A team from California, USA, sought to test whether performing complex tasks require greater muscle effort when using laparoscopic instruments, compared with open surgical instruments.
The team recruited 21 surgeons who volunteered to participate in the study.
|Body part discomfort scores were higher during laparoscopic knot-tying.|
|Archives of Surgery|
The surgeons performed knot tying during 90 seconds; first using a laparoscopic technique and then using an open technique.
The research team measured the mean and peak surface electromyographic (EMG) signals collected from the thenar compartment, the flexor digitorum superficialis, and the deltoid muscles of the dominant arm.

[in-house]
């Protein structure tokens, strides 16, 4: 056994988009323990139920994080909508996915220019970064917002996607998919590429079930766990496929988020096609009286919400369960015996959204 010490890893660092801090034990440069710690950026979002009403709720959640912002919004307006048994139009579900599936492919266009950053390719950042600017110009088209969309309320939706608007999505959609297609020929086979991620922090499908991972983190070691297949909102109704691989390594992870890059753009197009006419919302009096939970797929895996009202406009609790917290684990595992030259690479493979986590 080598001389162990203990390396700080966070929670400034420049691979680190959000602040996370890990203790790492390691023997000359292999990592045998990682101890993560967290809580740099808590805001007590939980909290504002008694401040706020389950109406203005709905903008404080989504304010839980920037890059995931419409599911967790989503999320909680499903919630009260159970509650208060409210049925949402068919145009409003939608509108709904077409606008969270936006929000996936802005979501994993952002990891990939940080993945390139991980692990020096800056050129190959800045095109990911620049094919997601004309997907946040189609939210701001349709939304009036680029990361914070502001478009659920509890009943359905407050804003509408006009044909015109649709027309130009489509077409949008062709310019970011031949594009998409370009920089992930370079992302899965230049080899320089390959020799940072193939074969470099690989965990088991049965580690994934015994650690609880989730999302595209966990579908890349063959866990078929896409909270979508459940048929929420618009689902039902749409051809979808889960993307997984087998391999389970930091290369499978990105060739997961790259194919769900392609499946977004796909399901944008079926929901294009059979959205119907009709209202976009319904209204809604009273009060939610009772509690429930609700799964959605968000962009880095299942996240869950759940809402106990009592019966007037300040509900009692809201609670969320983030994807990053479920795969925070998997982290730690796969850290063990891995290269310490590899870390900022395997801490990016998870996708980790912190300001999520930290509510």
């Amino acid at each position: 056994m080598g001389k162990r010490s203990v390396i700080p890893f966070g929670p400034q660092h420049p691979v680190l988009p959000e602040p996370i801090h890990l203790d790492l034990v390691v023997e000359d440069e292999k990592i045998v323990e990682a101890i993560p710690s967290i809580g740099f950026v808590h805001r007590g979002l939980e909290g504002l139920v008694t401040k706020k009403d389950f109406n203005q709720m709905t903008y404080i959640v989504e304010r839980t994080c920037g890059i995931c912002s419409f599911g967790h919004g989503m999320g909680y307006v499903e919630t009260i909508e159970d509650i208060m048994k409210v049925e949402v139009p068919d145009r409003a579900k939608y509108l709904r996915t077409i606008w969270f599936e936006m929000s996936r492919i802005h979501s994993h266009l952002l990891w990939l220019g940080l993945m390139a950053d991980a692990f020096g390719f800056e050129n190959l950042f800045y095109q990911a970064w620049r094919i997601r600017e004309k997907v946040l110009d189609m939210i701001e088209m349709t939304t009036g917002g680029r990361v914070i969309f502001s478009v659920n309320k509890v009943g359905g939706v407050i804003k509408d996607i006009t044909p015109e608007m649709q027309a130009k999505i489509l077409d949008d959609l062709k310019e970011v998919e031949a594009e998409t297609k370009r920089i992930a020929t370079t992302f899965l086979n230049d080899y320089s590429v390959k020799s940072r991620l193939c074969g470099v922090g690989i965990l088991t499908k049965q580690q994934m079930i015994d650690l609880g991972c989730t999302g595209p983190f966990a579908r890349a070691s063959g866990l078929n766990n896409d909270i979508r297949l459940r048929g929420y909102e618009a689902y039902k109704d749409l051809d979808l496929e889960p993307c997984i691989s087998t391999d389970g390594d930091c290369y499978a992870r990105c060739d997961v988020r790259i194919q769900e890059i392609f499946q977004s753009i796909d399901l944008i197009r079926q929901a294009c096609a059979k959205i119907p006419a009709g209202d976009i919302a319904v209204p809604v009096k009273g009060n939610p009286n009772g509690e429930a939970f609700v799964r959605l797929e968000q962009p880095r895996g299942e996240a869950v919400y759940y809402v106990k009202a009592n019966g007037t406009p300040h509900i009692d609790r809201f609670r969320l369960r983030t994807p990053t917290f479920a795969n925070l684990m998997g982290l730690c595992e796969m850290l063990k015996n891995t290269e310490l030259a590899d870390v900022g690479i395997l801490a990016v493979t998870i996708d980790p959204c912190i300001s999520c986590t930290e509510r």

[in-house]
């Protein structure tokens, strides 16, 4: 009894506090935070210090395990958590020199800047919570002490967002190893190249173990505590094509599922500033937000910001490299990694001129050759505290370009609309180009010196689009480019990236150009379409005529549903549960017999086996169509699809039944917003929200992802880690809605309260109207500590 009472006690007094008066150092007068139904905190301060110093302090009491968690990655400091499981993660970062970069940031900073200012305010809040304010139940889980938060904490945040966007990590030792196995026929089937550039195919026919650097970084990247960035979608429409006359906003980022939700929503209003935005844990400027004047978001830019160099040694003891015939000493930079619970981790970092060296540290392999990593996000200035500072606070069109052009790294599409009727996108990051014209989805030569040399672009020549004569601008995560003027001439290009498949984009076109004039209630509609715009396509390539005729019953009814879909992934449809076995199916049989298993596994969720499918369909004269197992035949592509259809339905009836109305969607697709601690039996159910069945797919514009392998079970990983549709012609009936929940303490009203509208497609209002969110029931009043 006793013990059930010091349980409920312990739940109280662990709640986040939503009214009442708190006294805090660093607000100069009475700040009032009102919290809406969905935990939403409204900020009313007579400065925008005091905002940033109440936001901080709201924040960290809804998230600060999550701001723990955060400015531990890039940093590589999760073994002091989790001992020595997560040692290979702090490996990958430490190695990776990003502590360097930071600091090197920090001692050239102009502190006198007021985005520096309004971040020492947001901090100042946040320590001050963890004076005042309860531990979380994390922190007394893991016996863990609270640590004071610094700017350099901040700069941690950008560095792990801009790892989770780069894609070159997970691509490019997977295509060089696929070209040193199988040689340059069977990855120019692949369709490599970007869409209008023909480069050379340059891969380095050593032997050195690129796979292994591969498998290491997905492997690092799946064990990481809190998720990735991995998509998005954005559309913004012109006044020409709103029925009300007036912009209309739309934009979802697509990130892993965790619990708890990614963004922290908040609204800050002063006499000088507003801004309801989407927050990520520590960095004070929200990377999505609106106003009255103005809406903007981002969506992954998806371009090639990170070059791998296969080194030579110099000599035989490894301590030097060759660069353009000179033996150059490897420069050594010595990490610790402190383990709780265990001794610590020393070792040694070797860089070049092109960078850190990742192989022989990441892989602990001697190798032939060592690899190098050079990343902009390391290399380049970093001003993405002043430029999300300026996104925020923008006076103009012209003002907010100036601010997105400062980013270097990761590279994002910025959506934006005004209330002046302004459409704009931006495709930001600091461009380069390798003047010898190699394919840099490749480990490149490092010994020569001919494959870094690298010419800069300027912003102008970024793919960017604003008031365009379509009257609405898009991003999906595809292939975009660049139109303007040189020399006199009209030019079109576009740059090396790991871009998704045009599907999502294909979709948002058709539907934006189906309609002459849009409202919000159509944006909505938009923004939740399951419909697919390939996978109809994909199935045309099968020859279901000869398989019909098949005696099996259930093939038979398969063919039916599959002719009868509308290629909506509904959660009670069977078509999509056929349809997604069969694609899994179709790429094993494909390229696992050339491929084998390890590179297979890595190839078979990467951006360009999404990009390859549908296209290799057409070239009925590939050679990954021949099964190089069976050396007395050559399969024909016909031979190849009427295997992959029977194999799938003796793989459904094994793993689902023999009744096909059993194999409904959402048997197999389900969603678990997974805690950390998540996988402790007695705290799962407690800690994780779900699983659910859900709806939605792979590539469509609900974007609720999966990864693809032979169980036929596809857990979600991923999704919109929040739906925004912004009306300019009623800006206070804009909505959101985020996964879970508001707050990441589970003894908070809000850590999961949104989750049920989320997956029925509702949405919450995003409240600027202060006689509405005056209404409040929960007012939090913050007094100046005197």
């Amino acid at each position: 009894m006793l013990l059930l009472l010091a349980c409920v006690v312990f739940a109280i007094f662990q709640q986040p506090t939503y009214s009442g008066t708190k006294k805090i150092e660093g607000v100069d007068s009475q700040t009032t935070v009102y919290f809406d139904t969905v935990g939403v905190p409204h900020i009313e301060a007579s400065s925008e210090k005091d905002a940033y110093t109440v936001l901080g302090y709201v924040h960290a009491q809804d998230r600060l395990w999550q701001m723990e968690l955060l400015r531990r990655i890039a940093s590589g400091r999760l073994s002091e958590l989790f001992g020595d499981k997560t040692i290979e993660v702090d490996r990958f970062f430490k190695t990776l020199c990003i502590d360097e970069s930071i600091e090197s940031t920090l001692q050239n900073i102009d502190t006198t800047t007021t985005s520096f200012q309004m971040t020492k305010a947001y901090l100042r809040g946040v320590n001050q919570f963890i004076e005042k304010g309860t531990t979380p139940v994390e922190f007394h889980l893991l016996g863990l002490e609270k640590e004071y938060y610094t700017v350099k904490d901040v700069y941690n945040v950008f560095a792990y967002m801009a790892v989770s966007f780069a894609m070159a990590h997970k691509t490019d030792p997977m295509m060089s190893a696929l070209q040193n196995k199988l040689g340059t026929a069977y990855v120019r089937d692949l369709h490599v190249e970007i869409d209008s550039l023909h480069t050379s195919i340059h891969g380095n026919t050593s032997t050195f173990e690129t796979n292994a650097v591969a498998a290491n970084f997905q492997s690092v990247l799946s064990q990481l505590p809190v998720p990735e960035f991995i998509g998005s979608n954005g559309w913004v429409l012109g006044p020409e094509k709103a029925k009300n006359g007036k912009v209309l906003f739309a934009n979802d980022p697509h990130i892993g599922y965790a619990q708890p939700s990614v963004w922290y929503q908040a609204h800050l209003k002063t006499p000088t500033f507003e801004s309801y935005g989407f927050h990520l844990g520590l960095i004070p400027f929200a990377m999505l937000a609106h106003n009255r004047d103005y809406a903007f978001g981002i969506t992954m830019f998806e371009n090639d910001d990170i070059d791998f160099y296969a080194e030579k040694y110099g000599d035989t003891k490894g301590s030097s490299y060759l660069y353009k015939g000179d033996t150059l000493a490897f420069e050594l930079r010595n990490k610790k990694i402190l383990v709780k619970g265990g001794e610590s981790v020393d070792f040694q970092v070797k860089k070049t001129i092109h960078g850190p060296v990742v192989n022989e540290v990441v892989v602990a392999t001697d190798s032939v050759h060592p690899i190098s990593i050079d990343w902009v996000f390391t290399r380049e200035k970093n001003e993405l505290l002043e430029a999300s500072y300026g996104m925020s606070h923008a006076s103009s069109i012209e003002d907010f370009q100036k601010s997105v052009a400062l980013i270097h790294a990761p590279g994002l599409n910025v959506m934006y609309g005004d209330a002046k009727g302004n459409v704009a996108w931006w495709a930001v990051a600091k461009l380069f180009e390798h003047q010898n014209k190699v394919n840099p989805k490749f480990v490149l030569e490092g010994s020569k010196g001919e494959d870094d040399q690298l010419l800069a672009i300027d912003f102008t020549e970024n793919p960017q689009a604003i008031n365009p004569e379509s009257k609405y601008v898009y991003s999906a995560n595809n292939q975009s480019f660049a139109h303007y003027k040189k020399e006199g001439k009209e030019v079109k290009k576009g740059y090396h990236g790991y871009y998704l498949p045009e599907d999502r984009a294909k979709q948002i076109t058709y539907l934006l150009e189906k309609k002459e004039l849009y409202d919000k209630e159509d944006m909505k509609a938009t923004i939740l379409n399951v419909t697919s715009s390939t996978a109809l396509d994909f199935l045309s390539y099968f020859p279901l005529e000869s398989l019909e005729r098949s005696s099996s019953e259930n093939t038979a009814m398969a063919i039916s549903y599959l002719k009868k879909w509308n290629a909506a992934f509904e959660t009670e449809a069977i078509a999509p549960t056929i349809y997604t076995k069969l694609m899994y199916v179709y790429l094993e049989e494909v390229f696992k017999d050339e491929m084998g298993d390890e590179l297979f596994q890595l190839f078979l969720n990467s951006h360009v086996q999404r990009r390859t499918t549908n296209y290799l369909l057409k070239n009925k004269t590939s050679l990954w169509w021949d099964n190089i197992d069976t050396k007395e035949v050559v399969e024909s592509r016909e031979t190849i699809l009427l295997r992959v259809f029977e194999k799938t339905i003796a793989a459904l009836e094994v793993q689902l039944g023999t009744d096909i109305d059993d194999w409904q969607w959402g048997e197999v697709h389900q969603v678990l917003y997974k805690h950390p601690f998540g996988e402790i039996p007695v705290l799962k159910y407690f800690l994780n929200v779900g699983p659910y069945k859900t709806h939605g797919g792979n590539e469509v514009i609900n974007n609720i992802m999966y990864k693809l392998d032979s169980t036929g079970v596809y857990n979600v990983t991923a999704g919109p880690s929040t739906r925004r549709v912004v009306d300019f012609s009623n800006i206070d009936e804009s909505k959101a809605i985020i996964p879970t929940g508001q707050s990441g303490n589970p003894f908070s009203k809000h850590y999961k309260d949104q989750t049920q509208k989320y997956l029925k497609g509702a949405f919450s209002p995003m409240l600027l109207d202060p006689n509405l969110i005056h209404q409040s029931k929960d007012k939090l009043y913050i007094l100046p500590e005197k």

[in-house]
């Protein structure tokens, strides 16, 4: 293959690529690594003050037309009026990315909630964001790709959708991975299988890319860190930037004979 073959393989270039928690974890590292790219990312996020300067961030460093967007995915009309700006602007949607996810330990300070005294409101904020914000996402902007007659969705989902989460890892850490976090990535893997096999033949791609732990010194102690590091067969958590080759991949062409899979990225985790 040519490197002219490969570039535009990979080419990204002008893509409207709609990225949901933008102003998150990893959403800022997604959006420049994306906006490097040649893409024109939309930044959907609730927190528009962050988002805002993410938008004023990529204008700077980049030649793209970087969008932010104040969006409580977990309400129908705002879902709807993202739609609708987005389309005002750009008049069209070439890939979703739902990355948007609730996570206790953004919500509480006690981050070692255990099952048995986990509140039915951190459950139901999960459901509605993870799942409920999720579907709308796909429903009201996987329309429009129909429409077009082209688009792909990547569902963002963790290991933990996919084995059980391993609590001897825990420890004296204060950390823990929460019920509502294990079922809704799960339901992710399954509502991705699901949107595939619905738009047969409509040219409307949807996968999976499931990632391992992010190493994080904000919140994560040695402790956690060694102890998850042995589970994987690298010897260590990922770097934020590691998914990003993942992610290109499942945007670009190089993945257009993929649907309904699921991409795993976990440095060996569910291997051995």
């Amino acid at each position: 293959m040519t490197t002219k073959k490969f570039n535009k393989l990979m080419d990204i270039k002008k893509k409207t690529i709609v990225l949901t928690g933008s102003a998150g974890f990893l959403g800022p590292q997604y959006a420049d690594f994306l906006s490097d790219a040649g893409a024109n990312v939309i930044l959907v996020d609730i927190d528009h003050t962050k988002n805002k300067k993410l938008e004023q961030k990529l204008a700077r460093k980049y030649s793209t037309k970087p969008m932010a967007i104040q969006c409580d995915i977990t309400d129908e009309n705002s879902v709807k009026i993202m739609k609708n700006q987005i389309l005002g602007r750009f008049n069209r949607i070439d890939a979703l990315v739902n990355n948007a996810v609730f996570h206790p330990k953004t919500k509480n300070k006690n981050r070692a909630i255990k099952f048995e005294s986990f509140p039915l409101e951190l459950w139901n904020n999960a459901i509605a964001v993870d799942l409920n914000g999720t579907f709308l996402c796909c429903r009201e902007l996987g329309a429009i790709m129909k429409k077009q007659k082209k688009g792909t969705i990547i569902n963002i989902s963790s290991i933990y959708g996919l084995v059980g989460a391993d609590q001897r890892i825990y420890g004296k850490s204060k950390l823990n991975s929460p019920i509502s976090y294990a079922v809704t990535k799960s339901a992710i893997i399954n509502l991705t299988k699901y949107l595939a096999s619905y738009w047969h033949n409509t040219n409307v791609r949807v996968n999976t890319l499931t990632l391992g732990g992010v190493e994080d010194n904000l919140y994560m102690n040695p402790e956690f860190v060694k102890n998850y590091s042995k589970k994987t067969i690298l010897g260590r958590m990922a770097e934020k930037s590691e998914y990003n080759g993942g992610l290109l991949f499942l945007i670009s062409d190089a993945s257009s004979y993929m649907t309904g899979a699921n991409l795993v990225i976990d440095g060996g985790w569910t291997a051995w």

They found that compared to open knot-tying, laparoscopic tasks resulted in higher EMG amplitudes in all 3 muscles, and higher peak EMG in the thumb and deltoid muscles.
In addition, body part discomfort scores were significantly higher during laparoscopic knot-tying for both the forearm flexor and deltoid muscles.
Dr Ramon Berguer's team concluded, "Complex manipulative tasks using laparoscopic techniques require substantially higher upper-extremity muscle effort compared with open surgical techniques".